A new report released today by The Wilderness Society provides an in-depth look at the significant lifecycle emissions resulting from the development of fossil fuels on U.S. public lands, and the need for the federal government to account for and make available such data to the American public.
“The U.S. federal government is one of the largest energy asset managers in the world, and yet they are actively keeping their shareholders – American taxpayers – in the dark when it comes to energy development and its associated climate related risks on our public lands,” said Chase Huntley, energy and climate program director at The Wilderness Society.
According to the report, greenhouse gas emissions associated with oil, gas, and coal developed on public lands is equivalent to one-fifth or more of total U.S. emissions; meaning if U.S. public lands were a country, it would rank 5th in the world in total emissions behind China, India, the United States and Russia.
Limited data on federal fossil fuel resources and production is publicly available, and recent behavior from the new administration suggests even less will be released. Meanwhile, land management agencies have been directed to ignore commonsense guidance for estimating carbon emissions and climate impacts for energy leases. Moreover, there is currently no systematic effort to track nor disclose the carbon consequences of energy leasing on public lands.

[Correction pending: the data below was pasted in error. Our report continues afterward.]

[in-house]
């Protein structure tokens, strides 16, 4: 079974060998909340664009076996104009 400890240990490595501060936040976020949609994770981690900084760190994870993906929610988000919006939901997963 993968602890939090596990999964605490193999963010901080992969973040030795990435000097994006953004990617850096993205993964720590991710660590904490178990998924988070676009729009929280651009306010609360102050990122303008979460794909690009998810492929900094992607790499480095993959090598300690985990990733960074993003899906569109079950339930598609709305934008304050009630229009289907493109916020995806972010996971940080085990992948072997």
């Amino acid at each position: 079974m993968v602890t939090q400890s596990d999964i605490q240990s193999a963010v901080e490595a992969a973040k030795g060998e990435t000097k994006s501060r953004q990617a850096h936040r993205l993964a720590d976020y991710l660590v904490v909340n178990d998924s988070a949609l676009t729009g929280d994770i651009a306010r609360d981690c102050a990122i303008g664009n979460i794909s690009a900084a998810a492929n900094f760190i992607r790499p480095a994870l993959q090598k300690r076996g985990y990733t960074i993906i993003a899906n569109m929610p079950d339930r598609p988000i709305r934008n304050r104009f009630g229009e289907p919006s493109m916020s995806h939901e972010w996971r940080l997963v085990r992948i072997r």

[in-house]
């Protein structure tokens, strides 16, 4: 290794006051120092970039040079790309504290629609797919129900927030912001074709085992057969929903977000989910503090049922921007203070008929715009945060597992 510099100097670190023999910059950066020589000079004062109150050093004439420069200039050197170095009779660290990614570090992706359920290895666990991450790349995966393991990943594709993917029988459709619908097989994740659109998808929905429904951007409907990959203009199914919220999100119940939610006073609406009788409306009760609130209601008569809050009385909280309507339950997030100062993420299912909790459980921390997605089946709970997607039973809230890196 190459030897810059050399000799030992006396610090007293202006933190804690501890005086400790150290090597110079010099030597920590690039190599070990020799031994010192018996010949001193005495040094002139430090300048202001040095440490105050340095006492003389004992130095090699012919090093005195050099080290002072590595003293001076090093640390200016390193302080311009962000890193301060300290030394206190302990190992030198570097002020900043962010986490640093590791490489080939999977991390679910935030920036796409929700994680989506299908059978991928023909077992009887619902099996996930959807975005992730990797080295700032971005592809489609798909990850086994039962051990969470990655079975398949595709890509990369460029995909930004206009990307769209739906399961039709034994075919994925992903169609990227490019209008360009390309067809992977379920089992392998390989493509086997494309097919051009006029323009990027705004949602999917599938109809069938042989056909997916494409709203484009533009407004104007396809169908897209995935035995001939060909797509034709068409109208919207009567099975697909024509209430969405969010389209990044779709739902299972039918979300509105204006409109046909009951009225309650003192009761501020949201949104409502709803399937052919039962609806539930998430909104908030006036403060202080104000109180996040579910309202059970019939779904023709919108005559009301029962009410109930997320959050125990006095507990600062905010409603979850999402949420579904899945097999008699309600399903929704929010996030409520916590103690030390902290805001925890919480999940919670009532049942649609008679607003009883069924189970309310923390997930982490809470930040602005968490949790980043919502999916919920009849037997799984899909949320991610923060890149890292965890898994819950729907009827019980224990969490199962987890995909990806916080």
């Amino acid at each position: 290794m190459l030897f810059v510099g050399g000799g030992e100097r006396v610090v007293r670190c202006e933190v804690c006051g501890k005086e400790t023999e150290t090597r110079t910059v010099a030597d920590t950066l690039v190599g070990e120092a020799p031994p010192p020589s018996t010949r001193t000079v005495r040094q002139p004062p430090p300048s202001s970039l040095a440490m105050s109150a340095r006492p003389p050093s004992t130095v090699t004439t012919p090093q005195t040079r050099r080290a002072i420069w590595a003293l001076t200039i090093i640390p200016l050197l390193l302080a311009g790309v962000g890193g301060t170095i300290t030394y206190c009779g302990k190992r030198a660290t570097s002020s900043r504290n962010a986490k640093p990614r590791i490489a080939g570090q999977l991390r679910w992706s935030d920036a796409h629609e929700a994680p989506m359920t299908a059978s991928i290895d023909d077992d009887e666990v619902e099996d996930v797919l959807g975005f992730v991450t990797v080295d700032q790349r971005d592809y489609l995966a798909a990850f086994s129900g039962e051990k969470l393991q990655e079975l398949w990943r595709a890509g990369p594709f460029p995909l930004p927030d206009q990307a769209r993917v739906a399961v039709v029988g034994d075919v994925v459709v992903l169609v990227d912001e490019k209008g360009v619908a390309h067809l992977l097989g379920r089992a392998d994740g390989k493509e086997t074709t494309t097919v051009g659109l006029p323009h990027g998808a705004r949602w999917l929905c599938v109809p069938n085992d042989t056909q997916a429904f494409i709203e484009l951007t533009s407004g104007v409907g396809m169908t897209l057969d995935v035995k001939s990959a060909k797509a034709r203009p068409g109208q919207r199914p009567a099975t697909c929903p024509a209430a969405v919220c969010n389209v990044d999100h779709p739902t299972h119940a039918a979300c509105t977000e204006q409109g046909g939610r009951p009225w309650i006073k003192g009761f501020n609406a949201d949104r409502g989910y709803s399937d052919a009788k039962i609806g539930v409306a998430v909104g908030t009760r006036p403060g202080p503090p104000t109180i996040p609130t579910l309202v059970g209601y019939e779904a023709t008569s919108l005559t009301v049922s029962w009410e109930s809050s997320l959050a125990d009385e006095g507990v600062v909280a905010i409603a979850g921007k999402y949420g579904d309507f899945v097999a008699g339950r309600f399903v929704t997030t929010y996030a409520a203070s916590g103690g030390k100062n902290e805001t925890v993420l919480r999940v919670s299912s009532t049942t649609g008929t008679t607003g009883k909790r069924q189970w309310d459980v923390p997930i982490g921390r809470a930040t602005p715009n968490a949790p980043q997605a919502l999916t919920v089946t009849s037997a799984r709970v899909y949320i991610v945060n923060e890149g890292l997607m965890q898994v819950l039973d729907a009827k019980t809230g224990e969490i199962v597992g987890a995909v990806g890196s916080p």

“Hiding data on emissions and production from the American people prohibits them from meaningfully engaging in land management decision processes,” Huntley said. “Just as shareholders have the right to key information regarding financial risks to their portfolios, American taxpayers deserve adequate information on how their energy assets are being managed.”
Along with the report, The Wilderness Society has utilized the limited data available to create the Federal Lands Emissions Accountability Tool (FLEAT).
The new tool, now available on The Wilderness Society website, provides the best available estimate for greenhouse gas emissions from energy production on U.S. public lands, allowing the user to explore the data by location and different fuel types.